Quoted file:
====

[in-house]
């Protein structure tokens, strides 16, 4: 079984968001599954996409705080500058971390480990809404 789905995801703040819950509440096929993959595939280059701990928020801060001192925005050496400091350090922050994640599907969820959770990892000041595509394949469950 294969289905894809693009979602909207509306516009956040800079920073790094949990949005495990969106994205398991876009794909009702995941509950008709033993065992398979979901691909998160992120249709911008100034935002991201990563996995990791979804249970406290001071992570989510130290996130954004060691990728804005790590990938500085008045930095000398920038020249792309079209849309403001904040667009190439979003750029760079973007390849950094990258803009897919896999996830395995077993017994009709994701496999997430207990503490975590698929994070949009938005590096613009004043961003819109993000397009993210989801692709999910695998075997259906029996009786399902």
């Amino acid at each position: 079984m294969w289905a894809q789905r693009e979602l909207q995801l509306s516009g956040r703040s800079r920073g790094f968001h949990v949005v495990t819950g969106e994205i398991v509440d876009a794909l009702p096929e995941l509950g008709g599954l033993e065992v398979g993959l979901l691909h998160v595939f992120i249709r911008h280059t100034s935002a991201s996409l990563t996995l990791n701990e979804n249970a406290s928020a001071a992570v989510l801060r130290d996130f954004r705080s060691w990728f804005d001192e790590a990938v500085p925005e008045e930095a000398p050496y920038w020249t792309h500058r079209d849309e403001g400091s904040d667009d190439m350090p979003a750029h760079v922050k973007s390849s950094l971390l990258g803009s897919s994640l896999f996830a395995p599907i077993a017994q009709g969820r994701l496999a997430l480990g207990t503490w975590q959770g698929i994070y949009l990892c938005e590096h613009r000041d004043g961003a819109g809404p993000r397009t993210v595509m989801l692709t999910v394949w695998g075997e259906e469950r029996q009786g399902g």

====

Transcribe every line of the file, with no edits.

[in-house]
């Protein structure tokens, strides 16, 4: 079984968001599954996409705080500058971390480990809404 789905995801703040819950509440096929993959595939280059701990928020801060001192925005050496400091350090922050994640599907969820959770990892000041595509394949469950 294969289905894809693009979602909207509306516009956040800079920073790094949990949005495990969106994205398991876009794909009702995941509950008709033993065992398979979901691909998160992120249709911008100034935002991201990563996995990791979804249970406290001071992570989510130290996130954004060691990728804005790590990938500085008045930095000398920038020249792309079209849309403001904040667009190439979003750029760079973007390849950094990258803009897919896999996830395995077993017994009709994701496999997430207990503490975590698929994070949009938005590096613009004043961003819109993000397009993210989801692709999910695998075997259906029996009786399902």
């Amino acid at each position: 079984m294969w289905a894809q789905r693009e979602l909207q995801l509306s516009g956040r703040s800079r920073g790094f968001h949990v949005v495990t819950g969106e994205i398991v509440d876009a794909l009702p096929e995941l509950g008709g599954l033993e065992v398979g993959l979901l691909h998160v595939f992120i249709r911008h280059t100034s935002a991201s996409l990563t996995l990791n701990e979804n249970a406290s928020a001071a992570v989510l801060r130290d996130f954004r705080s060691w990728f804005d001192e790590a990938v500085p925005e008045e930095a000398p050496y920038w020249t792309h500058r079209d849309e403001g400091s904040d667009d190439m350090p979003a750029h760079v922050k973007s390849s950094l971390l990258g803009s897919s994640l896999f996830a395995p599907i077993a017994q009709g969820r994701l496999a997430l480990g207990t503490w975590q959770g698929i994070y949009l990892c938005e590096h613009r000041d004043g961003a819109g809404p993000r397009t993210v595509m989801l692709t999910v394949w695998g075997e259906e469950r029996q009786g399902g």